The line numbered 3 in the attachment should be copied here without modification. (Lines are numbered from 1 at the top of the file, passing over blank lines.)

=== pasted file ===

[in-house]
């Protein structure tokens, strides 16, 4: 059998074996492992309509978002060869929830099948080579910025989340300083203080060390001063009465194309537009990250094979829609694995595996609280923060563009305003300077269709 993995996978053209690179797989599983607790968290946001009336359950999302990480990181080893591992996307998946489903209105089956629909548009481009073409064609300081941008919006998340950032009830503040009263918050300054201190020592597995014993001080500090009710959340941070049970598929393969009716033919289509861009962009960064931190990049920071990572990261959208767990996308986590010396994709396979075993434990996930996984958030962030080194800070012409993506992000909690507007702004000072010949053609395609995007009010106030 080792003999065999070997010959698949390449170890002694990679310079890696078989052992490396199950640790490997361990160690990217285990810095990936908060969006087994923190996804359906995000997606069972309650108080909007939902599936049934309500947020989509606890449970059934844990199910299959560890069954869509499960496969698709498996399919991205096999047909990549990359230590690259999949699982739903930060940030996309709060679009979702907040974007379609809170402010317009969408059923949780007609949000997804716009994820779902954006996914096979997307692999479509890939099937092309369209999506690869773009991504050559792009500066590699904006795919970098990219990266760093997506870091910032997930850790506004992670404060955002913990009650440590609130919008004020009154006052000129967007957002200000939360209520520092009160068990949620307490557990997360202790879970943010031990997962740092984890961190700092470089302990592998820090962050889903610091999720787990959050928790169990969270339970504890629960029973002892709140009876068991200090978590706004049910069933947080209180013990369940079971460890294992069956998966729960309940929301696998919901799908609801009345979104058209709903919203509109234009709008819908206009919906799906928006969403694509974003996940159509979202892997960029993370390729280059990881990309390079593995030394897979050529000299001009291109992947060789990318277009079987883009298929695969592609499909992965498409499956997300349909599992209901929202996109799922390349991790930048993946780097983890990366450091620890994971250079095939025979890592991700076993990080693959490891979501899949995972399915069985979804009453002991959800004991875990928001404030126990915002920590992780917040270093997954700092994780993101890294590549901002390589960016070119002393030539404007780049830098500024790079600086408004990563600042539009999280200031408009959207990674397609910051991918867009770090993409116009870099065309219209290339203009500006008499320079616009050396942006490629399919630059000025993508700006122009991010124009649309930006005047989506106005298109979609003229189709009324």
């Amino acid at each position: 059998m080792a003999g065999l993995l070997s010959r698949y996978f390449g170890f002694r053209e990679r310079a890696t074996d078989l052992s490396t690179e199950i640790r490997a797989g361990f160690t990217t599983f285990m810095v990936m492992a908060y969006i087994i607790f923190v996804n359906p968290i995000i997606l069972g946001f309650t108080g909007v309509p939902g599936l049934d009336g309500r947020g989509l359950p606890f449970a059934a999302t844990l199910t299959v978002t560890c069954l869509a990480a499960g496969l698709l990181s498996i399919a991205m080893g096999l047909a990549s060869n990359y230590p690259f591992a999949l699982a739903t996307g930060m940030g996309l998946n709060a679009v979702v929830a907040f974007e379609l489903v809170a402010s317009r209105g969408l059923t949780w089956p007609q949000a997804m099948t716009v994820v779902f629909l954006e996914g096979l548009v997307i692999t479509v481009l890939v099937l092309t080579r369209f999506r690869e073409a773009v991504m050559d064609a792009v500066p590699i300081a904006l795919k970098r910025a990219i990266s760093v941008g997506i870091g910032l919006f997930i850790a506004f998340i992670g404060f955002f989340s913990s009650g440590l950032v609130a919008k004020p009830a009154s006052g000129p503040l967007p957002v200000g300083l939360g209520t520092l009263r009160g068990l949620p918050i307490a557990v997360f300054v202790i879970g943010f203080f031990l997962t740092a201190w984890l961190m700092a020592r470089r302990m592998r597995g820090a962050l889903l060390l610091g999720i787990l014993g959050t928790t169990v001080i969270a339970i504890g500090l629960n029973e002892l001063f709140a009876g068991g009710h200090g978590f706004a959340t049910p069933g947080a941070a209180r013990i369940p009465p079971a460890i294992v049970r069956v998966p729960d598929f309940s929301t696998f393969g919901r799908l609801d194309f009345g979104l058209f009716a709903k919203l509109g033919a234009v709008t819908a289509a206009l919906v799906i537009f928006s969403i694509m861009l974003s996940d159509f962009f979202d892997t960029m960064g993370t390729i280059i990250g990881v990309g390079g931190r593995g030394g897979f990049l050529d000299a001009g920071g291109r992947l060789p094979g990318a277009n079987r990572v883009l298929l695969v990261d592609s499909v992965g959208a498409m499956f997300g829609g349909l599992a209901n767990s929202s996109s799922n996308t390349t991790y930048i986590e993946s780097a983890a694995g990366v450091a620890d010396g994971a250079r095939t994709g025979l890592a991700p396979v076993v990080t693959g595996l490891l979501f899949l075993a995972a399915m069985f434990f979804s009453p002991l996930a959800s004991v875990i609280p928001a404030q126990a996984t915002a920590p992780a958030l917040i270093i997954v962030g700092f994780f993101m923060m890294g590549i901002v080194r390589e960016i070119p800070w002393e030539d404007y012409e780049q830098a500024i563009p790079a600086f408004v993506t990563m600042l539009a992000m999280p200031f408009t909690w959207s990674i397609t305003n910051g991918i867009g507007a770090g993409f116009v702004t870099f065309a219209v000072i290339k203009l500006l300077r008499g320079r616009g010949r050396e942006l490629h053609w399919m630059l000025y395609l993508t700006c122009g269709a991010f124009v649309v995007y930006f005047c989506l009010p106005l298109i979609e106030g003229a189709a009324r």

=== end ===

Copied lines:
């Amino acid at each position: 059998m080792a003999g065999l993995l070997s010959r698949y996978f390449g170890f002694r053209e990679r310079a890696t074996d078989l052992s490396t690179e199950i640790r490997a797989g361990f160690t990217t599983f285990m810095v990936m492992a908060y969006i087994i607790f923190v996804n359906p968290i995000i997606l069972g946001f309650t108080g909007v309509p939902g599936l049934d009336g309500r947020g989509l359950p606890f449970a059934a999302t844990l199910t299959v978002t560890c069954l869509a990480a499960g496969l698709l990181s498996i399919a991205m080893g096999l047909a990549s060869n990359y230590p690259f591992a999949l699982a739903t996307g930060m940030g996309l998946n709060a679009v979702v929830a907040f974007e379609l489903v809170a402010s317009r209105g969408l059923t949780w089956p007609q949000a997804m099948t716009v994820v779902f629909l954006e996914g096979l548009v997307i692999t479509v481009l890939v099937l092309t080579r369209f999506r690869e073409a773009v991504m050559d064609a792009v500066p590699i300081a904006l795919k970098r910025a990219i990266s760093v941008g997506i870091g910032l919006f997930i850790a506004f998340i992670g404060f955002f989340s913990s009650g440590l950032v609130a919008k004020p009830a009154s006052g000129p503040l967007p957002v200000g300083l939360g209520t520092l009263r009160g068990l949620p918050i307490a557990v997360f300054v202790i879970g943010f203080f031990l997962t740092a201190w984890l961190m700092a020592r470089r302990m592998r597995g820090a962050l889903l060390l610091g999720i787990l014993g959050t928790t169990v001080i969270a339970i504890g500090l629960n029973e002892l001063f709140a009876g068991g009710h200090g978590f706004a959340t049910p069933g947080a941070a209180r013990i369940p009465p079971a460890i294992v049970r069956v998966p729960d598929f309940s929301t696998f393969g919901r799908l609801d194309f009345g979104l058209f009716a709903k919203l509109g033919a234009v709008t819908a289509a206009l919906v799906i537009f928006s969403i694509m861009l974003s996940d159509f962009f979202d892997t960029m960064g993370t390729i280059i990250g990881v990309g390079g931190r593995g030394g897979f990049l050529d000299a001009g920071g291109r992947l060789p094979g990318a277009n079987r990572v883009l298929l695969v990261d592609s499909v992965g959208a498409m499956f997300g829609g349909l599992a209901n767990s929202s996109s799922n996308t390349t991790y930048i986590e993946s780097a983890a694995g990366v450091a620890d010396g994971a250079r095939t994709g025979l890592a991700p396979v076993v990080t693959g595996l490891l979501f899949l075993a995972a399915m069985f434990f979804s009453p002991l996930a959800s004991v875990i609280p928001a404030q126990a996984t915002a920590p992780a958030l917040i270093i997954v962030g700092f994780f993101m923060m890294g590549i901002v080194r390589e960016i070119p800070w002393e030539d404007y012409e780049q830098a500024i563009p790079a600086f408004v993506t990563m600042l539009a992000m999280p200031f408009t909690w959207s990674i397609t305003n910051g991918i867009g507007a770090g993409f116009v702004t870099f065309a219209v000072i290339k203009l500006l300077r008499g320079r616009g010949r050396e942006l490629h053609w399919m630059l000025y395609l993508t700006c122009g269709a991010f124009v649309v995007y930006f005047c989506l009010p106005l298109i979609e106030g003229a189709a009324r």